In 1872, after travelling around London to work and sight see, Monet returned to his native France. He pretty much made straight for Argenteuil where he painted some of his most beloved works of art.
The Impressionist artist Claude Monet spent time at work in various locations throughout Europe. He was especially devoted to the French countryside, but at the turn of the 20th century, and in the mid 19th century, he famously spent time in London painting key London landscapes such as the Houses of Parliament. One of Monet's most fruitful working periods was the time that he spent in Argenteuil.
One of the most famous paintings that he painted during his time in Argenteuil was quite simply called Argenteuil. He painted this work in 1875. Argenteuil depicts the mirror like waters of the Argenteuil waterways, covered in parts with lurid green algae, and supporting rusted boats.
Boats were one of Monet's favourite things to draw and paint, indeed one of he earliest professional drawings that he produced at the age of 17 depicted a harbour at Dieppe with a ship veering into the foreground. He also continued to produce studies of boats using pencil and paper, and in the form of completed paintings, throughout his career.
What is notable about his painting entitled Argenteuil is the rust red colour of the boats, particularly when set against the greens and blues of the water.
Impressionists like Monet liked to work in a style that was called 'en plein aire' - this basically meant working outdoors, in the open air. Usually Monet would simply work to the location that he would be painting at with his portable easel, unfold it and then stand on an elevated or flat patch of ground to complete his works of art. During his stay in Argenteuil, however, Monet pioneered a slightly different method of working for any of his paintings.
He was fascinated, whilst he stayed in Argenteuil, by the effects of sunlight and the water and by the figures of the looming boats made colourful with rust and use. As a result, he wanted to get as close as possible to what he was painting, putting himself in the midst of the landscape.
He used a boat of his own to sail out into the water with his easel so that he could get the desired angles for his paintings, and not simply paint whilst limited to a certain viewpoint as he would have been had he stayed on the banks of the water and painted the boats at a greater distance from dry land.
Monet was not alone in Argenteuil. Rather, he was part of a group of artists who were all painting and inspiring each other. For most of his stay in Argenteuil, Monet was joined by Pierre-Auguste Renoir, Alfred Sisley, and Édouard Manet, and this group of artists were all producing some of their best work out in this Parisian suburb.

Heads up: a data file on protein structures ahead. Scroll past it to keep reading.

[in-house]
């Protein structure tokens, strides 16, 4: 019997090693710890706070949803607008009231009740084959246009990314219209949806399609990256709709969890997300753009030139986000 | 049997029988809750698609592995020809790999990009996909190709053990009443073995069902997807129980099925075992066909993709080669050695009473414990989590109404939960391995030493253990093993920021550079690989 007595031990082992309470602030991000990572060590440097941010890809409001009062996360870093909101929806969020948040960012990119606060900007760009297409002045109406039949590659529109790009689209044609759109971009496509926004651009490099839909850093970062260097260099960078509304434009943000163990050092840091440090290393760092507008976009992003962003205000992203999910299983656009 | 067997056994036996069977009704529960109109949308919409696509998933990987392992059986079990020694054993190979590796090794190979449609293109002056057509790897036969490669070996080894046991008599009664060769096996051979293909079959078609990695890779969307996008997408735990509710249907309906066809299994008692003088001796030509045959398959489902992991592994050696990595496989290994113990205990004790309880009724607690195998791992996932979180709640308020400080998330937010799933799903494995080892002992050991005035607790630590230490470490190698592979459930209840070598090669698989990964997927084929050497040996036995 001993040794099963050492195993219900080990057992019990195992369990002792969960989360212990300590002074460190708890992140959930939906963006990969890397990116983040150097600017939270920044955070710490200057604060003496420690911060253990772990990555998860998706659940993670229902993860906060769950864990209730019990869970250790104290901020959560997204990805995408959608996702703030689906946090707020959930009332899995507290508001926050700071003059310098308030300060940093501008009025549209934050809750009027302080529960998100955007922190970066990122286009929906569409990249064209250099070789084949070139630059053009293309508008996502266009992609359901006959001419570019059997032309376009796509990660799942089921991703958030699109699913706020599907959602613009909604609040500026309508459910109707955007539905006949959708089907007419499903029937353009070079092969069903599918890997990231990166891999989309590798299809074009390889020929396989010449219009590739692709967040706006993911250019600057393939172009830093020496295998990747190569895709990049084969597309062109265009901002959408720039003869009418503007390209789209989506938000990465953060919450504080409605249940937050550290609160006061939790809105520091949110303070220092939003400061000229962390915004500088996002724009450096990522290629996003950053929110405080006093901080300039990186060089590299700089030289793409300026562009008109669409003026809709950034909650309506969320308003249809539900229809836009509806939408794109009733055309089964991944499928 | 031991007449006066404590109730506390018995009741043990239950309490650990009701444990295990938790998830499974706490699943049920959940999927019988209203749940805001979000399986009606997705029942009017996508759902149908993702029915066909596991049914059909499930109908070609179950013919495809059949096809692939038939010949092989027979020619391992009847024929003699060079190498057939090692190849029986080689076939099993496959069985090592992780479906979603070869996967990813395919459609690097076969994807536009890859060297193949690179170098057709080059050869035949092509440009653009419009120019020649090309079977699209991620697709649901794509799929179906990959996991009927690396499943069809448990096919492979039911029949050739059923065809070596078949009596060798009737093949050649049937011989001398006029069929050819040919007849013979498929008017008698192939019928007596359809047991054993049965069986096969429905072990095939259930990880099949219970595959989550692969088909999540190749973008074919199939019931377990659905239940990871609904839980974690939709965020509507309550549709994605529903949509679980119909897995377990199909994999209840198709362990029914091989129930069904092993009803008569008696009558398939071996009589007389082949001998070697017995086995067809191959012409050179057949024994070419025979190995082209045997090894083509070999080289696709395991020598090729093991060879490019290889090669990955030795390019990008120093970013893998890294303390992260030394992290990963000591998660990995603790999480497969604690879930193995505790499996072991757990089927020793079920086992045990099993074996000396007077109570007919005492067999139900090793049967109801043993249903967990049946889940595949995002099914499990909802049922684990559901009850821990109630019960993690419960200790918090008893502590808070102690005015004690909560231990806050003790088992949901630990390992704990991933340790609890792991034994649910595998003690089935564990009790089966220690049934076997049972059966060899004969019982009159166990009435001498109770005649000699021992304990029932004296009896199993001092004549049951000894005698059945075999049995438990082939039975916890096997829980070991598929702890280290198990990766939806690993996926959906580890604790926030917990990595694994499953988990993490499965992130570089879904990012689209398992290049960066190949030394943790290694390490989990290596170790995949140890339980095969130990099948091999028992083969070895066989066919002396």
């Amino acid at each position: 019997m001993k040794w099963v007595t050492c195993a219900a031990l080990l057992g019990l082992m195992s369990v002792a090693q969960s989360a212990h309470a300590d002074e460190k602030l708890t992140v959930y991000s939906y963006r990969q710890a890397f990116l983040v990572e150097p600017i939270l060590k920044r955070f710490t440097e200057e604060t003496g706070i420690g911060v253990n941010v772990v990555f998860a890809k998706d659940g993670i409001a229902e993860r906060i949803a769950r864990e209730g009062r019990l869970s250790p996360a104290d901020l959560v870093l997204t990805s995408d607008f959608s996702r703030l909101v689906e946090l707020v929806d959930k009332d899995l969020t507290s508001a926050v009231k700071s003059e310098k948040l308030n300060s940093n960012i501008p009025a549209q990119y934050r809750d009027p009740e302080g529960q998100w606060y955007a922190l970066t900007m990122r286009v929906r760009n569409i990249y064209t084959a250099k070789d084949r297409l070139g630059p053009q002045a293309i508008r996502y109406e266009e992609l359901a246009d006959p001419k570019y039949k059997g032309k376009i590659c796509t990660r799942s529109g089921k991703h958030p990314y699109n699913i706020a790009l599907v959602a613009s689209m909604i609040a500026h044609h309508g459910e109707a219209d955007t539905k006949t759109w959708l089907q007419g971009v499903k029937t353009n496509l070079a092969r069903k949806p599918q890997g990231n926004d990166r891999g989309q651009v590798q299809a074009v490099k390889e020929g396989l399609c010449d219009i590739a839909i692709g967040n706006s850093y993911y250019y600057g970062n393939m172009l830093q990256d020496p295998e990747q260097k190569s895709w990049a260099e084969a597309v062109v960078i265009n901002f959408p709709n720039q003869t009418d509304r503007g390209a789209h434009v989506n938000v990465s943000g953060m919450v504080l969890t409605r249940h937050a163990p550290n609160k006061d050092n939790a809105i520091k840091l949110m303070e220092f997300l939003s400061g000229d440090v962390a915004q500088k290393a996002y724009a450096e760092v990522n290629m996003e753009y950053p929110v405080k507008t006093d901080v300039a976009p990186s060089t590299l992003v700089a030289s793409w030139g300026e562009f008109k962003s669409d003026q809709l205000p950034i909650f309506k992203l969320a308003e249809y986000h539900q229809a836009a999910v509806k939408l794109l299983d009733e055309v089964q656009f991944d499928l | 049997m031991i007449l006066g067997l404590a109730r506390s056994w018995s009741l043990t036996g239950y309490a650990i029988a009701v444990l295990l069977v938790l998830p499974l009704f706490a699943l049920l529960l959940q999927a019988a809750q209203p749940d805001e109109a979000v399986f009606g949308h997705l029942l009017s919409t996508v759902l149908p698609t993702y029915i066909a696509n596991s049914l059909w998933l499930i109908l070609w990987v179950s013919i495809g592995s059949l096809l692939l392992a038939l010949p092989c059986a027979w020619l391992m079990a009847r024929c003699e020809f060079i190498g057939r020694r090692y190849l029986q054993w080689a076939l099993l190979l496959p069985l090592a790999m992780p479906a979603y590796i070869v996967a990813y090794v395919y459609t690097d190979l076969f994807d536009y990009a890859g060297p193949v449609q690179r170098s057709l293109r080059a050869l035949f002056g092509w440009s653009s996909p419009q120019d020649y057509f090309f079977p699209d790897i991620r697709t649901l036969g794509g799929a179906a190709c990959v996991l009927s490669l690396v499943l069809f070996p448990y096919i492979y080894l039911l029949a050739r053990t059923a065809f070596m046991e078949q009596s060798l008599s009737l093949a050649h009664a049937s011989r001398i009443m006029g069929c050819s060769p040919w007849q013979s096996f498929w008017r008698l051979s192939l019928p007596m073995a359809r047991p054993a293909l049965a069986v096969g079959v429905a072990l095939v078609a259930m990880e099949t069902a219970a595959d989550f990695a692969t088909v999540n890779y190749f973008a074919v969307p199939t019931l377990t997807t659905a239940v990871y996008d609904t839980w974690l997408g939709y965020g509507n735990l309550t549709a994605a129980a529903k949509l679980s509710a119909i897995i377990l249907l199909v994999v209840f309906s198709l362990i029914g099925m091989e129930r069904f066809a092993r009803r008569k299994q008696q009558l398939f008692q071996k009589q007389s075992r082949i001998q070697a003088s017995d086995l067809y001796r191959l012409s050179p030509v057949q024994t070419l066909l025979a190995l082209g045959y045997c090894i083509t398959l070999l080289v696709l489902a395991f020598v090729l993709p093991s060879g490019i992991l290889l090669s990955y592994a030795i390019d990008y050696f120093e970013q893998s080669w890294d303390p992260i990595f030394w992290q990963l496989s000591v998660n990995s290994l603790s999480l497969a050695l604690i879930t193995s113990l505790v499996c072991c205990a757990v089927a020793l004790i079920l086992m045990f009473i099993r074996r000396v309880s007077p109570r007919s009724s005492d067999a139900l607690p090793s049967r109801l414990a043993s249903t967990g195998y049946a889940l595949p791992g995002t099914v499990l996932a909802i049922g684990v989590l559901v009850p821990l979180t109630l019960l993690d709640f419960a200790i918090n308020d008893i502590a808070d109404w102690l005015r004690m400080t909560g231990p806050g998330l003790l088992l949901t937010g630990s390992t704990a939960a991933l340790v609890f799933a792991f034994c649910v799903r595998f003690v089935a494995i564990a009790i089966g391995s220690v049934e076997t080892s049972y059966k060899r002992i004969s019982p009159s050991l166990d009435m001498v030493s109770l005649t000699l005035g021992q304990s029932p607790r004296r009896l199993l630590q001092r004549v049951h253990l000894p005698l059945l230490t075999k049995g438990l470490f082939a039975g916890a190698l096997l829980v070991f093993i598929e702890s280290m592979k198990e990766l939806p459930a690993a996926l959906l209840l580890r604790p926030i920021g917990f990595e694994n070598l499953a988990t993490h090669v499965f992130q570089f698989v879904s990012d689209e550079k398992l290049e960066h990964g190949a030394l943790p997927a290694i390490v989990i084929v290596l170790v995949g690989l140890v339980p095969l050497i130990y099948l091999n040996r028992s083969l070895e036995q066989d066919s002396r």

Art historians tend to describe these other artists as heading to Argenteuil because they were attracted by the presence of Monet, rather than the other way around. Sisley was the first painter to visit Monet at Argenteuil. A contemporary of Money, Sisley was known for his Impressionist landscape paintings. He was a British citizen, though he was actually born in France and spent most of his life there, inspired, as Monet was, by the unique French countryside.
Clearly the atmosphere was right for some serious painting to be done. Monet certainly produced a large number of paintings whilst at Argenteuil. This was characteristic of him - when he was at London, for example, John Singer Sargent noted that Monet would often be working on as many as 80 canvases simultaneously. Other works that Monet created whilst in Argenteuil included 'Autumn Effect at Argenteuil' and 'The Bridge at Argenteuil'.
The former painting depicts a tranquil, dreamy stretch of water with a mystical edifice at the end. On either side of the water orange and ochre coloured trees can be seen - this is definitely an autumn scene.
What is immediately eye catching about Autumn Effect at Argenteuil is its use of perspective, with the river running right down the centre of the painting and leading the viewer's eye up to the building at the end. This work is currently held in London in the Courtauld Gallery on the Strand.
Now, let us turn to The Bridge at Argenteuil (or in its original French, Le Pont d'Argenteuil). Painted in 1874, the creation of this work coincided with the first ever exhibition of Impressionist art works per se.
The Bridge at Argenteuil shows a subject that Monet kept on coming back do during the time that he spent in Argenteuil: the Argenteuil bridge and the way that the sunlight played both on the edifice of the bridge itself and on the water beneath it. Carefully drawn boats also feature in this painting, as they did in so many of Monet's Argenteuil art works.
To summarise Monet's stay in Argenteuil, we can say that this was a period of intense activity, and of being inspired both by the unique landscapes of Argenteuil and by the company of like minded artists around him. In Argenteuil, Monet also came back to some of his favourite topics for paintings: bridges, boats, and light. The style used in impressionism, when compared to famous Renaissance paintings such as Michelangelo's Last Judgement, Da Vinci's Annunciation and Caravaggio's Supper at Emmaus underline just how much art developed over the centuries that past between them.
Monet's stay at Argenteuil coincided with the first Impressionist art exhibition and the moment when (in 1874) as a result of this exhibition the words 'Impressionism' and 'Impressionist' entered the vocabulary of art critics and the general public for the first time.
All in all, then, Monet's time spent in the suburb of Argenteuil was one that was extremely important for his career as a whole.